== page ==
Scott Cohn develops in-depth features, special reports and documentaries for CNBC and CNBC.com, including the influential annual series America's Top States for Business, which he created in 2007. Based in Northern California, he also contributes to CNBC's breaking news coverage.
Cohn assumed his current role after more than 25 years as a CNBC reporter. He helped launch CNBC in 1989, eventually rising to Senior Correspondent. He established the CNBC Chicago bureau as well as the network's investigative unit. Along the way, he reported on many of the most important business and financial stories in CNBC's first quarter century. They include the Enron and WorldCom scandals, the technology bubble, the 2008 financial crisis, and the human and economic devastation of Hurricane Katrina. He has traveled to all 50 states, reported from more than a dozen countries, and interviewed the famous and infamous, from Warren Buffett to Bernie Madoff.
Cohn's reporting has also appeared on NBC Nightly News, NBC's TODAY and on MSNBC. He is a three-time national Emmy nominee—all for investigative reporting—as well as a two-time CableACE nominee.
He has reported some of CNBC's most acclaimed documentaries, including "Billions Behind Bars: Inside America's Prison Industry," which received a 2012 Edward R. Murrow Award from the Radio Television Digital News Association (RTDNA). His groundbreaking documentary, "Remington Under Fire: A CNBC Investigation," received a 2011 Gerald Loeb Award—the highest honor in business journalism—as well as top honors from IRE, the national organization of Investigative Reporters and Editors. His other documentaries include "Price of Admission: America's College Debt Crisis," "Secrets of the Knight: Sir Allen Stanford and the Missing Billions," "Filthy Rich" and "Health Care Hustle."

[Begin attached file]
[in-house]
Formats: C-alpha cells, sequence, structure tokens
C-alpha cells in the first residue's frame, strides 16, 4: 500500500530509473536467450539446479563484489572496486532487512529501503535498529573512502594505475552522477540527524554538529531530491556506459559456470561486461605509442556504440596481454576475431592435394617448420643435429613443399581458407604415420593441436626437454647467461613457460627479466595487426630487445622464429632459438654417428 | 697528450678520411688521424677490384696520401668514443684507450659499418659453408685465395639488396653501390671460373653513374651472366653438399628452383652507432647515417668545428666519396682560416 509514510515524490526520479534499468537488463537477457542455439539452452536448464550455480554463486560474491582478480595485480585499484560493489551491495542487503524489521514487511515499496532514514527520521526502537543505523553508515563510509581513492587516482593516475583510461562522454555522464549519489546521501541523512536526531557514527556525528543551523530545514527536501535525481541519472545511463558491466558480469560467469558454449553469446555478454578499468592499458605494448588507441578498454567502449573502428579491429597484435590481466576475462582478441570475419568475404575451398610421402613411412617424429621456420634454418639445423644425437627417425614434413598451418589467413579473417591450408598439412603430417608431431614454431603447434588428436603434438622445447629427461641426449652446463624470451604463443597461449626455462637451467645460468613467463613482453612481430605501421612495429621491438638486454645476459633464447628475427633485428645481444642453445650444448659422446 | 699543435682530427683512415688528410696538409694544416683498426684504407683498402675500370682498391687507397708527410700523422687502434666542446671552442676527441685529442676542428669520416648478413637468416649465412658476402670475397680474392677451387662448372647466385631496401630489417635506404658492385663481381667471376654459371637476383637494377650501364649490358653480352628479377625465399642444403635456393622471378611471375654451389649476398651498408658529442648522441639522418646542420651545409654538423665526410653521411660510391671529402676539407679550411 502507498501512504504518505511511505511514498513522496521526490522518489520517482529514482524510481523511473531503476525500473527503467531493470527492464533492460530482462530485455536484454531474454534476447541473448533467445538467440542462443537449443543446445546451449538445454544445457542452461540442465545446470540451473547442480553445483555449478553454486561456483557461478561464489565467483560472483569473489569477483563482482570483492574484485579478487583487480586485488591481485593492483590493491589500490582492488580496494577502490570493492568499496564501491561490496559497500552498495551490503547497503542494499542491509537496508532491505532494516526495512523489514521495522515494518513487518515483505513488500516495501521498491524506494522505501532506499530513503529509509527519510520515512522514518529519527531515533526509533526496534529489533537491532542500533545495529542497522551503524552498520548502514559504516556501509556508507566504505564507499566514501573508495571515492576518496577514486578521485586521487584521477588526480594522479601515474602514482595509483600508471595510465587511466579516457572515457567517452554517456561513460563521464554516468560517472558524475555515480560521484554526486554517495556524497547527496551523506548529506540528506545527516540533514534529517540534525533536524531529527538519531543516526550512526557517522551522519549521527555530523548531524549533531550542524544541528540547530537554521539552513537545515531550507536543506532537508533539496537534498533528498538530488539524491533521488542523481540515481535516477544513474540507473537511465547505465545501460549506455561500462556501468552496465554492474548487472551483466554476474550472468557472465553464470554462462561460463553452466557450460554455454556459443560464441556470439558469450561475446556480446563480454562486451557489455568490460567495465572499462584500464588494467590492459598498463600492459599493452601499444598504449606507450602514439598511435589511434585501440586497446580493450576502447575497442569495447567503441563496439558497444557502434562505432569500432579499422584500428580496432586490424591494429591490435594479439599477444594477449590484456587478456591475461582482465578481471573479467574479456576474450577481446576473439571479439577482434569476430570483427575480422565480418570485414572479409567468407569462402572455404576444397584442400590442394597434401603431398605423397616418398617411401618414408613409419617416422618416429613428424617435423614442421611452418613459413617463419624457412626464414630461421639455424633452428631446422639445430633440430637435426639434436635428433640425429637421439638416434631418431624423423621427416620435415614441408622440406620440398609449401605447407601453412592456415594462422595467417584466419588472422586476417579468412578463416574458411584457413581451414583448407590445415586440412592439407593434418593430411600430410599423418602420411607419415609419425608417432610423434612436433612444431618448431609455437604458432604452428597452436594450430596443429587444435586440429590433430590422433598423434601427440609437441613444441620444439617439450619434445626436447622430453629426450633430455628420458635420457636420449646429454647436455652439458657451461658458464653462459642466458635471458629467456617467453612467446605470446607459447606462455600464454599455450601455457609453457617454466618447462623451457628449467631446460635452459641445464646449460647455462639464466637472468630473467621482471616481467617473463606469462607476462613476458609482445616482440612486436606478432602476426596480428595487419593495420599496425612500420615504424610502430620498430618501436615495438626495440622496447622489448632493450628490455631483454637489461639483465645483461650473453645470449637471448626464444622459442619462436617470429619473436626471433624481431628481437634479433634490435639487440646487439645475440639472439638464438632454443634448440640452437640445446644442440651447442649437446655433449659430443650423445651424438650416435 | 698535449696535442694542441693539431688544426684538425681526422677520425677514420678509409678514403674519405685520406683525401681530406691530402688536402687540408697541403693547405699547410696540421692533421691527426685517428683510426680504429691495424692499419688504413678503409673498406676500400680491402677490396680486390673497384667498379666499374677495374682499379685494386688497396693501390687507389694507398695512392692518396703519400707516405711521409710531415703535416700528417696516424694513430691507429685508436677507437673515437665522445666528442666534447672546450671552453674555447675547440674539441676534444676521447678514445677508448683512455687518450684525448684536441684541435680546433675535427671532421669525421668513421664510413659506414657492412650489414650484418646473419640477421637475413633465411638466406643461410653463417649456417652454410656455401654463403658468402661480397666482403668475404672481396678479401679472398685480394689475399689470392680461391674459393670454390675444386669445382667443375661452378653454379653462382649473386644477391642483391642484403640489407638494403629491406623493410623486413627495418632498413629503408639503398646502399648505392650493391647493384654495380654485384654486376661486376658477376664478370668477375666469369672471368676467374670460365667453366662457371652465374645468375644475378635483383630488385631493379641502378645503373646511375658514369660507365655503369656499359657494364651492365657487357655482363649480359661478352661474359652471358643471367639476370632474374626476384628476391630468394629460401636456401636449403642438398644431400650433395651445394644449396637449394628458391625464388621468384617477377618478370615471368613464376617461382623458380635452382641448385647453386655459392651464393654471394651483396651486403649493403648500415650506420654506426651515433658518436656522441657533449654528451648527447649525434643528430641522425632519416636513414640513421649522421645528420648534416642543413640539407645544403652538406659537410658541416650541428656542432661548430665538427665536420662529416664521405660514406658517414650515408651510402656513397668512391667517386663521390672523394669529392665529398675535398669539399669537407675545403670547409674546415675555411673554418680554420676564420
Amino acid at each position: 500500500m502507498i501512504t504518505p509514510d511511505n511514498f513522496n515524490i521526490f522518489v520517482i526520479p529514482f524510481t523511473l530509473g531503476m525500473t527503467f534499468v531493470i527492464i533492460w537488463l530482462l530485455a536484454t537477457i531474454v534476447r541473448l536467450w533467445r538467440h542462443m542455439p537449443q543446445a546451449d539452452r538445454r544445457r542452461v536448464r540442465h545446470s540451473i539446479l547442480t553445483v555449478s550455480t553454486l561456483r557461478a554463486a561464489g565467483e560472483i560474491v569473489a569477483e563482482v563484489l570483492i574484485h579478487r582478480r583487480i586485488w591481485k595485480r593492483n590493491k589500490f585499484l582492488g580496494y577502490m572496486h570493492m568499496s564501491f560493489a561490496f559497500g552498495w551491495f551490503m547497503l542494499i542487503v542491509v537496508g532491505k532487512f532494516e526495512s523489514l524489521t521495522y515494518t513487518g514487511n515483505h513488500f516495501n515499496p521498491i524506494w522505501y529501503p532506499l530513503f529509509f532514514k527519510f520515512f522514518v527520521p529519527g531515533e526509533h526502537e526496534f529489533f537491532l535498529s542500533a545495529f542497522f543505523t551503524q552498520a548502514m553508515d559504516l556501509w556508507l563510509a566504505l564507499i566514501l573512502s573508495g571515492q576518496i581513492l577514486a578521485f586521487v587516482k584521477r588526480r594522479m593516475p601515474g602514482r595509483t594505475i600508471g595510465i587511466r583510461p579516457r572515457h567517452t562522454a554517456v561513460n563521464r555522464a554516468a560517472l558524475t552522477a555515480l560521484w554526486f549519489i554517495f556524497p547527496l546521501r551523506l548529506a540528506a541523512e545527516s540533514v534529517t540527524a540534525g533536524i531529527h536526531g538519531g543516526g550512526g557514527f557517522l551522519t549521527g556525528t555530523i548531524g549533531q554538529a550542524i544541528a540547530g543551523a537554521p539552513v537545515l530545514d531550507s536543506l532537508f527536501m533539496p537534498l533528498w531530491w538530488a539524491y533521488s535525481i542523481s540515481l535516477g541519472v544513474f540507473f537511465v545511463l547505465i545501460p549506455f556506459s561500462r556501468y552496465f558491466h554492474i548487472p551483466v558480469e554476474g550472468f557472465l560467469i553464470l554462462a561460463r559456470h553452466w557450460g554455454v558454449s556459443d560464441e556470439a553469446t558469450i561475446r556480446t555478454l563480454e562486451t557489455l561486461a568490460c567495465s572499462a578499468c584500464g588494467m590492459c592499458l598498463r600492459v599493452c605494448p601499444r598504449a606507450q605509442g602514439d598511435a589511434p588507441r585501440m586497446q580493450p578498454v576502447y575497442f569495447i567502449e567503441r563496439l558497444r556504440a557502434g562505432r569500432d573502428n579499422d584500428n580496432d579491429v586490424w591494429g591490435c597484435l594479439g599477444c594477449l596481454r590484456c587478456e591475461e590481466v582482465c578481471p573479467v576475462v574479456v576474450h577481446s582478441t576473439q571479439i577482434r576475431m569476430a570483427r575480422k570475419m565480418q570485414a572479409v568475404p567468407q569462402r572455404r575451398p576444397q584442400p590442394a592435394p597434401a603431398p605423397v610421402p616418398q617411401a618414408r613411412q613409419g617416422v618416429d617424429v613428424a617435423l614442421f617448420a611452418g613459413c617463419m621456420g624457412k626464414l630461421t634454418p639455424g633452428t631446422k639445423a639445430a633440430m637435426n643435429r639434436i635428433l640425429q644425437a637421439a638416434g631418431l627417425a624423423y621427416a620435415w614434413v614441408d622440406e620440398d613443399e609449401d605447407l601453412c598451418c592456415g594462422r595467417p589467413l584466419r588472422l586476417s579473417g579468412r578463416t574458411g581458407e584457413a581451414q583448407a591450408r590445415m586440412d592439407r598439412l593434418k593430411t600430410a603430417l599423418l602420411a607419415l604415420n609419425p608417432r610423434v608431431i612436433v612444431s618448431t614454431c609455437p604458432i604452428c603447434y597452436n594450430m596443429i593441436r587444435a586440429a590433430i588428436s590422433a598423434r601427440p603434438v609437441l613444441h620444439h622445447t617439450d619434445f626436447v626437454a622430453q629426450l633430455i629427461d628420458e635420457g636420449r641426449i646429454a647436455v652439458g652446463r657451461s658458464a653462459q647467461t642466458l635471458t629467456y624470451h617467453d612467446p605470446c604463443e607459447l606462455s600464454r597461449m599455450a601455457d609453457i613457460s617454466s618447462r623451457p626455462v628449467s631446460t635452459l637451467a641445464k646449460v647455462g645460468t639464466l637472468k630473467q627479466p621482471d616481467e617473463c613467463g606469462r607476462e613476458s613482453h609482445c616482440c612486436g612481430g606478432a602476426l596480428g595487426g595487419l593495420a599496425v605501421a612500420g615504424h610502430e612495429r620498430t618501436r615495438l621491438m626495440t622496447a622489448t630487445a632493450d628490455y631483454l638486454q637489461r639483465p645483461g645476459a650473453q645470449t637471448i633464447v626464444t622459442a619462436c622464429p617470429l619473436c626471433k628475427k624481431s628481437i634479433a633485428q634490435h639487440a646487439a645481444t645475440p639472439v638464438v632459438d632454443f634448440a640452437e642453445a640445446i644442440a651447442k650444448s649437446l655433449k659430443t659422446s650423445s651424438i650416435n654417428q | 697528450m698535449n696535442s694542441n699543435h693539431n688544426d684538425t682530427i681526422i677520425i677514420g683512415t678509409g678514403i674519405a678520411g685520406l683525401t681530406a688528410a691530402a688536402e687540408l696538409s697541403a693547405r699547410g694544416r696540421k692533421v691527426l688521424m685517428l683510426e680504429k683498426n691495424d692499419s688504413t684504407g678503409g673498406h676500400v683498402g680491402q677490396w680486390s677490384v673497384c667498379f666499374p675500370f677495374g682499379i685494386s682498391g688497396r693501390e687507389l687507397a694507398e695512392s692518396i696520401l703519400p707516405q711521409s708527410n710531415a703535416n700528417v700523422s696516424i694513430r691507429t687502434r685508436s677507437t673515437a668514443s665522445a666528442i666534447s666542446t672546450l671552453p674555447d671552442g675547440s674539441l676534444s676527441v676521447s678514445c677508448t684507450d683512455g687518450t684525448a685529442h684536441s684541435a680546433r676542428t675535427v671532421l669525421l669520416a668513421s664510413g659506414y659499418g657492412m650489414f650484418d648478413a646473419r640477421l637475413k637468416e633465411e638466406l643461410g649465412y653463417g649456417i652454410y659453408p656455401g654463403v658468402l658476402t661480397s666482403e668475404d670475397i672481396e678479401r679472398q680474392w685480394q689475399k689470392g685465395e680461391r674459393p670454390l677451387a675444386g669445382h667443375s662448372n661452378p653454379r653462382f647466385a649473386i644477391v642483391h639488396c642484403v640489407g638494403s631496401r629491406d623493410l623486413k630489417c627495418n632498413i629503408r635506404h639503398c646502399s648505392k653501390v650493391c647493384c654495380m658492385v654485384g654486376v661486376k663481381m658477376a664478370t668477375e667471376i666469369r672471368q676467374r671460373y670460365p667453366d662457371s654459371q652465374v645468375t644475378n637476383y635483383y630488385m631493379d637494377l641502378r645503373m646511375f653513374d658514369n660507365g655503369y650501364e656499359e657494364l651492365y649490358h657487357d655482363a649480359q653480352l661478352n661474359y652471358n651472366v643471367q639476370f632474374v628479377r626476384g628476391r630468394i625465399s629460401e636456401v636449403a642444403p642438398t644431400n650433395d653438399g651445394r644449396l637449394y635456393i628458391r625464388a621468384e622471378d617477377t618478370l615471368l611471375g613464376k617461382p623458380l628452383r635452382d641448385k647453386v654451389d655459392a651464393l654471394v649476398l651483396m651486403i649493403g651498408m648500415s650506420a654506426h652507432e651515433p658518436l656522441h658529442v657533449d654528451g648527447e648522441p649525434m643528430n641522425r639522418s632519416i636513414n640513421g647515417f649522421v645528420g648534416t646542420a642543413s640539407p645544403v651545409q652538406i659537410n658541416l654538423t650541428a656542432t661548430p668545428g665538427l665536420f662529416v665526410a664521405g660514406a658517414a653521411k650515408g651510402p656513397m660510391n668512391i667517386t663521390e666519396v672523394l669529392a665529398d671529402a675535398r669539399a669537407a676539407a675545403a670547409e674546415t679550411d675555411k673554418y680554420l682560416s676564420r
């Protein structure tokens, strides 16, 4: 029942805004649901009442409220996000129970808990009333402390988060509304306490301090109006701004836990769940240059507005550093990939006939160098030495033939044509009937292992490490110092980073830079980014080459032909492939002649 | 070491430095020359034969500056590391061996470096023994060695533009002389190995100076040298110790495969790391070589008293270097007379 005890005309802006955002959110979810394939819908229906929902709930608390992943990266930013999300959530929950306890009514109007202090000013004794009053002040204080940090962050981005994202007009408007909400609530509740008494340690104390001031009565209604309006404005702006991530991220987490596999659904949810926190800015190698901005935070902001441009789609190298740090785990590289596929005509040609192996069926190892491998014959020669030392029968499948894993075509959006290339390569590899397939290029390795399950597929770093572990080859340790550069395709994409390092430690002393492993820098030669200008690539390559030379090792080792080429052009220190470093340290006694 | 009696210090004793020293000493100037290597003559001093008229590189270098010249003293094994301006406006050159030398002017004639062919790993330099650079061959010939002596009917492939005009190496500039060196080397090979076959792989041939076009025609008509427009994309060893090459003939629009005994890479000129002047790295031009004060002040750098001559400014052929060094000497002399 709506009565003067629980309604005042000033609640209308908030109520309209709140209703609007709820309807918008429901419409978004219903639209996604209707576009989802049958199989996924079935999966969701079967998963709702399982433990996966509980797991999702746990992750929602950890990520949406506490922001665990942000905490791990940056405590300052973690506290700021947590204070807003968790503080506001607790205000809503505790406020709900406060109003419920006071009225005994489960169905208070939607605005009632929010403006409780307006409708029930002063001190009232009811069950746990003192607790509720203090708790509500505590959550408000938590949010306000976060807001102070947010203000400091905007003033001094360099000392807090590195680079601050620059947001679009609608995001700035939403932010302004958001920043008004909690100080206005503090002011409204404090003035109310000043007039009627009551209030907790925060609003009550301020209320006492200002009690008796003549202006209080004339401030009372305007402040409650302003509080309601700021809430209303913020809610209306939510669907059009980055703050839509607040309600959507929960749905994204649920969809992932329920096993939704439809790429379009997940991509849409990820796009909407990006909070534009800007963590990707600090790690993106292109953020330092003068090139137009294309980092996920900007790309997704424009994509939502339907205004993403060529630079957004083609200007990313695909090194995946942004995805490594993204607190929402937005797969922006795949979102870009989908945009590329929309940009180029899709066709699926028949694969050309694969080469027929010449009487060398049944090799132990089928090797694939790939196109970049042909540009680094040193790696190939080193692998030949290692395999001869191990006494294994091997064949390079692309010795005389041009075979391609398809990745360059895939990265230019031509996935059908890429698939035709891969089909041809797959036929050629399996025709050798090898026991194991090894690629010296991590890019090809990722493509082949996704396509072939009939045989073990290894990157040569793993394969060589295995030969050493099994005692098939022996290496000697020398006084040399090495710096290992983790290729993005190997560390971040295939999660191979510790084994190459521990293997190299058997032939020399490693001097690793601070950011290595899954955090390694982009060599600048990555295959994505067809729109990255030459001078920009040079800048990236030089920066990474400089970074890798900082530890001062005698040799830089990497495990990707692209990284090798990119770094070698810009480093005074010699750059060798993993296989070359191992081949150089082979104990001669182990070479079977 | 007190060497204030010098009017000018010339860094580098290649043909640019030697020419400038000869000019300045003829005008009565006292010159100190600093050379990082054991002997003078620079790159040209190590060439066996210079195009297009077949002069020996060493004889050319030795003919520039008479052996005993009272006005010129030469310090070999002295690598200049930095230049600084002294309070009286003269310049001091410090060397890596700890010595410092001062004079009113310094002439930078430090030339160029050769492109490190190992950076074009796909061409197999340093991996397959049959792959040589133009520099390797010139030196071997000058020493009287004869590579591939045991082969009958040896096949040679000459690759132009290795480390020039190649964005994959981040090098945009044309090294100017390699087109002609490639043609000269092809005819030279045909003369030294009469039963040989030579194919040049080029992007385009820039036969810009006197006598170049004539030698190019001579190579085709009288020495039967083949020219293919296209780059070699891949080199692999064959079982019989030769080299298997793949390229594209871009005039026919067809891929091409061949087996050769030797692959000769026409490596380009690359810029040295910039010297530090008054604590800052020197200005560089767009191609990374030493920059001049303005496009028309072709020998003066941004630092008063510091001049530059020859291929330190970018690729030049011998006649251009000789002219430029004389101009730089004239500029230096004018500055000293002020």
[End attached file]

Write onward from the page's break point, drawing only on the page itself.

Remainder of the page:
Before joining CNBC, Cohn was an anchor and reporter for ABC affiliate WZZM in Grand Rapids, Mich. He has also worked as an anchor and reporter for NBC affiliate WEAU in Eau Claire, Wis., and for Wisconsin Public Radio and Television.
A native of Chicago, Cohn holds a degree in journalism from the University of Wisconsin, where he currently serves on the advisory board of the Center for Journalism Ethics.
In 2005, the University honored him with its annual award for Distinguished Service to Journalism.
Follow Scott Cohn on Twitter @ScottCohnTV.
After six weeks, testimony has concluded in the landmark insider trading trial of Galleon Group co-founder Raj Rajaratnam. Now, it will be up to attorneys for Rajaratnam and the government to persuade the jury in closing arguments, which are set to begin Wednesday.
The parent of Remington Arms—which was the subject of a CNBC documentary that first aired in October—is abandoning plans for an initial public offering of its stock, CNBC has learned.
A luxury home in London, along with other properties in the UK and around the world, are among real estate owned by Libya's sovereign wealth fund, which critics say is the personal piggy bank of Moammar Gaddafi and his family.
Secretly-recorded audio played by prosecutors reveals a phone conversation between hedge fund executive Raj Rajaratnam and his brother Rengan in which Rengan was concerned that the media had picked up on the deal.
Federal prosecutors say they do plan to call Goldman Sachs Chairman Lloyd Blankfein as a witness in the insider trading trial of Raj Rajaratnam, according to a letter sent to the judge in the case.
After one week of testimony in the insider trading trial of Galleon Group co-founder Raj Rajaratnam, one thing is clearer than ever: In the brutally competitive world of hedge funds, information is everything. A jury will ultimately decide whether the information Rajaratnam got—and made millions trading with—was illegal inside information. But there is no disputing that he went to great lengths to get it.
A taped conversation played for jurors in the criminal insider trading trial of hedge fund manager Raj Rajaratnam Tuesday indicated the Goldman Sachs board had a "divided" discussion in the summer of 2008 about trying to buy a commercial bank such as Wachovia.
At least as noteworthy as what attorneys did say in two-and-a-half hours of opening statements in the Raj Rajaratnam insider trading trial is what they did not say.